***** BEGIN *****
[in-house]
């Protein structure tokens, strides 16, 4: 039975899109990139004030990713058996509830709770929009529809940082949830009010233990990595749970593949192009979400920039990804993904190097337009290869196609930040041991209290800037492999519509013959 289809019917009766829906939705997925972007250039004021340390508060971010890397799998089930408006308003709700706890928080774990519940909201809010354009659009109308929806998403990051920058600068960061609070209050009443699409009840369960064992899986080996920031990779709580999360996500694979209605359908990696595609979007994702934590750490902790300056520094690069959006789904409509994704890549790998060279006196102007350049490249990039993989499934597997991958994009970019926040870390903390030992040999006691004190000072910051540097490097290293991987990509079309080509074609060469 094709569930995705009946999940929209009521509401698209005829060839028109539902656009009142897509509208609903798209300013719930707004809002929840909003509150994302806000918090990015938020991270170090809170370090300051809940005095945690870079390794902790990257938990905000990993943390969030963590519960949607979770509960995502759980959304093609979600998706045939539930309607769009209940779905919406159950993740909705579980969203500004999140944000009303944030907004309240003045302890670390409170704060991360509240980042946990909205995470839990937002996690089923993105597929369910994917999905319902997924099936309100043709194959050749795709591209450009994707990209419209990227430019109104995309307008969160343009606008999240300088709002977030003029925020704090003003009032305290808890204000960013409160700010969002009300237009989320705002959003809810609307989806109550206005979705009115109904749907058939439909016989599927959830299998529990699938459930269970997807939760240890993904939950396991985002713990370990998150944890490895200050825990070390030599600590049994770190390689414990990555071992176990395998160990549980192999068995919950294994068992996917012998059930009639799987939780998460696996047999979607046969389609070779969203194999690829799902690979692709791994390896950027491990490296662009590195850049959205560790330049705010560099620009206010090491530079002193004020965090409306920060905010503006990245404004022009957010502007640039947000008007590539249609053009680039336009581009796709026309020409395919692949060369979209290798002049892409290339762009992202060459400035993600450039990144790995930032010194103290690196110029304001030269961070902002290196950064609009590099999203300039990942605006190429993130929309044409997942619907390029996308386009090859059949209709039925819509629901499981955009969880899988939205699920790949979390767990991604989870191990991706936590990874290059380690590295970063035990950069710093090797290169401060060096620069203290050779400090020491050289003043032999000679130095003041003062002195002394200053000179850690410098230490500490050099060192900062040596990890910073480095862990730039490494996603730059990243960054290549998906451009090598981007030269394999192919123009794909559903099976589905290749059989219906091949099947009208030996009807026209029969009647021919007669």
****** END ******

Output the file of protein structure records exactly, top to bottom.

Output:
[in-house]
């Protein structure tokens, strides 16, 4: 039975899109990139004030990713058996509830709770929009529809940082949830009010233990990595749970593949192009979400920039990804993904190097337009290869196609930040041991209290800037492999519509013959 289809019917009766829906939705997925972007250039004021340390508060971010890397799998089930408006308003709700706890928080774990519940909201809010354009659009109308929806998403990051920058600068960061609070209050009443699409009840369960064992899986080996920031990779709580999360996500694979209605359908990696595609979007994702934590750490902790300056520094690069959006789904409509994704890549790998060279006196102007350049490249990039993989499934597997991958994009970019926040870390903390030992040999006691004190000072910051540097490097290293991987990509079309080509074609060469 094709569930995705009946999940929209009521509401698209005829060839028109539902656009009142897509509208609903798209300013719930707004809002929840909003509150994302806000918090990015938020991270170090809170370090300051809940005095945690870079390794902790990257938990905000990993943390969030963590519960949607979770509960995502759980959304093609979600998706045939539930309607769009209940779905919406159950993740909705579980969203500004999140944000009303944030907004309240003045302890670390409170704060991360509240980042946990909205995470839990937002996690089923993105597929369910994917999905319902997924099936309100043709194959050749795709591209450009994707990209419209990227430019109104995309307008969160343009606008999240300088709002977030003029925020704090003003009032305290808890204000960013409160700010969002009300237009989320705002959003809810609307989806109550206005979705009115109904749907058939439909016989599927959830299998529990699938459930269970997807939760240890993904939950396991985002713990370990998150944890490895200050825990070390030599600590049994770190390689414990990555071992176990395998160990549980192999068995919950294994068992996917012998059930009639799987939780998460696996047999979607046969389609070779969203194999690829799902690979692709791994390896950027491990490296662009590195850049959205560790330049705010560099620009206010090491530079002193004020965090409306920060905010503006990245404004022009957010502007640039947000008007590539249609053009680039336009581009796709026309020409395919692949060369979209290798002049892409290339762009992202060459400035993600450039990144790995930032010194103290690196110029304001030269961070902002290196950064609009590099999203300039990942605006190429993130929309044409997942619907390029996308386009090859059949209709039925819509629901499981955009969880899988939205699920790949979390767990991604989870191990991706936590990874290059380690590295970063035990950069710093090797290169401060060096620069203290050779400090020491050289003043032999000679130095003041003062002195002394200053000179850690410098230490500490050099060192900062040596990890910073480095862990730039490494996603730059990243960054290549998906451009090598981007030269394999192919123009794909559903099976589905290749059989219906091949099947009208030996009807026209029969009647021919007669």